What are the media looking for in an author or their story? What makes one author stand out from another?
Media can change from minute to minute and day to day. What works one week may not work the next. Where people go sideways is they see a segment and think “my book would work perfect for that.” The segment has been done, and that isn’t your window. Producers need to have fresh and new - they aren’t going to repeat something they just did.
You should figure out what sets you apart. The only way to do that is to develop a strategy. It can’t be as simple as “look at this new book.” It needs to go far deeper than that.
1% of the time it is dumb luck. The rest is all strategy.
What would your advice be to a self-published author who is just starting out trying to connect with the media? What are the first steps you would advise them to take?
Hire someone to do it for them. So many authors make the mistake of thinking they are a publicity or marketing professional. Unless this is your trade by day, don’t do it. And don’t take advice from friends who are food publicists or marketing professionals working in a different industry.
Books are different than any form of media and there is a specific formula that works. You need to seek out a book publishing professional and work with someone who knows what they are doing, has a good track record, and has an established relationship with top producers & editors.
At what point would you suggest an author hire a publicist to get media coverage? And how much should they budget for those services?
Once the manuscript is handed in, I would suggest they start looking at their marketing and publicity strategy. The actual pitching won’t happen until closer to the book release, but you want to have the foundation built going into that time. This is why authors really need to focus on engaging fans and their marketing strategy, so it can complement the publicity efforts once it is closer to the release date.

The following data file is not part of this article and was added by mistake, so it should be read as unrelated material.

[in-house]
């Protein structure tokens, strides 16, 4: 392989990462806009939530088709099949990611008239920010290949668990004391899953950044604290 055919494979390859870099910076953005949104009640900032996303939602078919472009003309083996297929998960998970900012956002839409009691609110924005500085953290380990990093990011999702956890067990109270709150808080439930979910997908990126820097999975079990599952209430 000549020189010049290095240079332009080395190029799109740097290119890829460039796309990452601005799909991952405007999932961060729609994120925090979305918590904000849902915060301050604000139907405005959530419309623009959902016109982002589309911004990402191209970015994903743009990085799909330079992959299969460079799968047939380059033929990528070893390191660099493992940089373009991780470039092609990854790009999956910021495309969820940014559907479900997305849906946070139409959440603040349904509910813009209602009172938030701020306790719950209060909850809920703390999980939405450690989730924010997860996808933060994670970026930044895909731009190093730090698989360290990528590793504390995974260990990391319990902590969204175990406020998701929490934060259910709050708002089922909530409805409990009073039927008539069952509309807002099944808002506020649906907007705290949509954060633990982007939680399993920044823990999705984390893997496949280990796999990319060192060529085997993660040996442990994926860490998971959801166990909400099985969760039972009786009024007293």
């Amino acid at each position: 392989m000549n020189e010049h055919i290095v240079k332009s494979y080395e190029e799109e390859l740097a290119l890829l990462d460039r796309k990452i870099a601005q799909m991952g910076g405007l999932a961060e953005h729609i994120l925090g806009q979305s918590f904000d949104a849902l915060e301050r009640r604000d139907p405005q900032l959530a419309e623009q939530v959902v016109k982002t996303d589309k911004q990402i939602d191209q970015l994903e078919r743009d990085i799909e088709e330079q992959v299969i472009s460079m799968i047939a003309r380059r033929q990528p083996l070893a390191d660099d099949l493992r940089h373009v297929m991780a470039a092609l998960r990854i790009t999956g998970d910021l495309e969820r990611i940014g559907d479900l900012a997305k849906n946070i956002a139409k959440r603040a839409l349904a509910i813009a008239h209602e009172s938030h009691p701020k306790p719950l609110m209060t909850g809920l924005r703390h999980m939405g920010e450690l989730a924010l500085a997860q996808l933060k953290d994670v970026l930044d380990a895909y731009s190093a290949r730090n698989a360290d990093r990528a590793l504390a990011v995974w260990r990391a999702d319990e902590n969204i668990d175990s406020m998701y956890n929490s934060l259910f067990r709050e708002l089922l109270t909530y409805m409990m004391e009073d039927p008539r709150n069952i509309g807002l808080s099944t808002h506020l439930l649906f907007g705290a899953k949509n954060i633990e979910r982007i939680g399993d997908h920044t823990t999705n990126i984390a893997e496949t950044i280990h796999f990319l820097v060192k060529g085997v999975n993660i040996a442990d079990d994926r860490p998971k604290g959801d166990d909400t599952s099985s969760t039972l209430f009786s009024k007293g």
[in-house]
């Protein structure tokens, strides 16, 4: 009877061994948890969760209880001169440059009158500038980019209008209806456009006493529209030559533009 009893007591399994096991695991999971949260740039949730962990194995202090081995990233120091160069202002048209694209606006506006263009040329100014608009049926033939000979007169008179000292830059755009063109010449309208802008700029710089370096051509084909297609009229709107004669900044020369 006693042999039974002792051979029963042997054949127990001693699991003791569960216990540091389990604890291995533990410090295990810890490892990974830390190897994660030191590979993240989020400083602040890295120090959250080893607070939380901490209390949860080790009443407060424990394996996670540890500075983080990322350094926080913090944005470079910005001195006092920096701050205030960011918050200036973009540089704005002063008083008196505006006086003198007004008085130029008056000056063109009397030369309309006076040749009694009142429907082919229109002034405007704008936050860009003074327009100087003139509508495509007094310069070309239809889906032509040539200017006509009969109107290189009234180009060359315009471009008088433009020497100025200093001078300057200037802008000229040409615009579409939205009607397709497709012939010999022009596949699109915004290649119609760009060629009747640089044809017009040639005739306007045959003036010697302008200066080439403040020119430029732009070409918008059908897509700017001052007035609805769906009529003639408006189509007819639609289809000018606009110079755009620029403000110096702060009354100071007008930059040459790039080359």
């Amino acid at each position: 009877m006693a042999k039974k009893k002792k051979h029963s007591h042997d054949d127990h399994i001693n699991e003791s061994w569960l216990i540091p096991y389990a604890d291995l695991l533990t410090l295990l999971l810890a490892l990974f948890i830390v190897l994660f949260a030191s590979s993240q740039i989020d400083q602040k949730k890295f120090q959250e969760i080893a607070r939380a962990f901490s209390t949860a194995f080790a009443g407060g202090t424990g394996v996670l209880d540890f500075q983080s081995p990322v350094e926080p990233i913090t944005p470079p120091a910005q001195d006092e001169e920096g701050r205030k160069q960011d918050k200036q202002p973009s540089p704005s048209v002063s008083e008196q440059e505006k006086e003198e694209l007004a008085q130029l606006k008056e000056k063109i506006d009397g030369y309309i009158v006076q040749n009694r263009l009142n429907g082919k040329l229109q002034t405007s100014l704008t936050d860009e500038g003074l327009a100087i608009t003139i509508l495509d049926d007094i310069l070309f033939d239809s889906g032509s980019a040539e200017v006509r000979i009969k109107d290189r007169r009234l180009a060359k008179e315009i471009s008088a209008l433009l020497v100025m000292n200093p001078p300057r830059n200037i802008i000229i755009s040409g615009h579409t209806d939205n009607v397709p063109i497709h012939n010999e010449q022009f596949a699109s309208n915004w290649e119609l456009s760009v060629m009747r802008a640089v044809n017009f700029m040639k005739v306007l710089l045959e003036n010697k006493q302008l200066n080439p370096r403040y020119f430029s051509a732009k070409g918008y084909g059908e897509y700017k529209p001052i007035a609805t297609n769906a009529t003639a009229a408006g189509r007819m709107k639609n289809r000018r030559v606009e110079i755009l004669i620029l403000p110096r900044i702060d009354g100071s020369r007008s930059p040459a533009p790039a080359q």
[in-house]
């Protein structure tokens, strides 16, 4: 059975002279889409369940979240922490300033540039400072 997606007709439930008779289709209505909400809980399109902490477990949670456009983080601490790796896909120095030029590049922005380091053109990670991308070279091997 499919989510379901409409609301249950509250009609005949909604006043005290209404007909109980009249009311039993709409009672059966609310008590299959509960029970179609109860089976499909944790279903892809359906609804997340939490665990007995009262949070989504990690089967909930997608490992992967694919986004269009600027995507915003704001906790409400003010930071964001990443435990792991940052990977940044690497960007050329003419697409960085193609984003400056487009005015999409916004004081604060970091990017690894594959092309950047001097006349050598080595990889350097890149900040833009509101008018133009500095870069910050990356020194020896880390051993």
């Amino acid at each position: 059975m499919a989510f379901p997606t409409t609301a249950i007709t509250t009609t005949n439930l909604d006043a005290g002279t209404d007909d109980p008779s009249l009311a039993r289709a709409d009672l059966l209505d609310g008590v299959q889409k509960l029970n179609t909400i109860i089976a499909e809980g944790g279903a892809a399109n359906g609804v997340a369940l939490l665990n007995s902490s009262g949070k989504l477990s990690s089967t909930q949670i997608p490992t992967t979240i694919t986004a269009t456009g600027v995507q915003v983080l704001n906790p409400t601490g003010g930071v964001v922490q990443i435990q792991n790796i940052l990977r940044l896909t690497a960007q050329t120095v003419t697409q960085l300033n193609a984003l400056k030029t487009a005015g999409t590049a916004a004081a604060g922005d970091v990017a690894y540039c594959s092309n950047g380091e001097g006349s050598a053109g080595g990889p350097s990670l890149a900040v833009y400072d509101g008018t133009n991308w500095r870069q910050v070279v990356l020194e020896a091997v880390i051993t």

If you are working with a publisher, you can inquire about your First Print Run. This is something your agent should do for you. Once you have that number, depending on how high or how low, the ballpark for a PR professional to work with you is $3500 – $7500 a month, depending on the scope of their work. Some may go as low as $2500 just to pitch national media. Others will go as high as $10,000.
Publishers don’t have substantial budgets for new authors, so I always suggest that authors set aside some money from their advance for the purpose of marketing and publicity.
Once an author has turned in their manuscript, what's the most helpful thing they can do for the publicity department? Do authors ever get ahead of marketing and publicity? If so, what should authors avoid doing?
Engage their fans through their social networks, put together their list of “who they know” (real contacts not “I met this person at a party once who went to the bathroom in a stall next to Katie Couric “ – it happens), and really focus on their marketing strategy. Doing all they can to grow and engage their network on the front end.
The biggest mistake authors make is coming out of the gate too soon. If you are not timing your publicity correctly, it is time wasted. This is why I always tell authors to listen to their team of professionals with them.
Thank you so much for your time and insight, Jennifer! Be sure to check out her website, Coffee Loves Wine, and follow her on Facebook and Instagram. She has a masterclass and other information coming out regarding publicity and marketing, so stay tuned for that!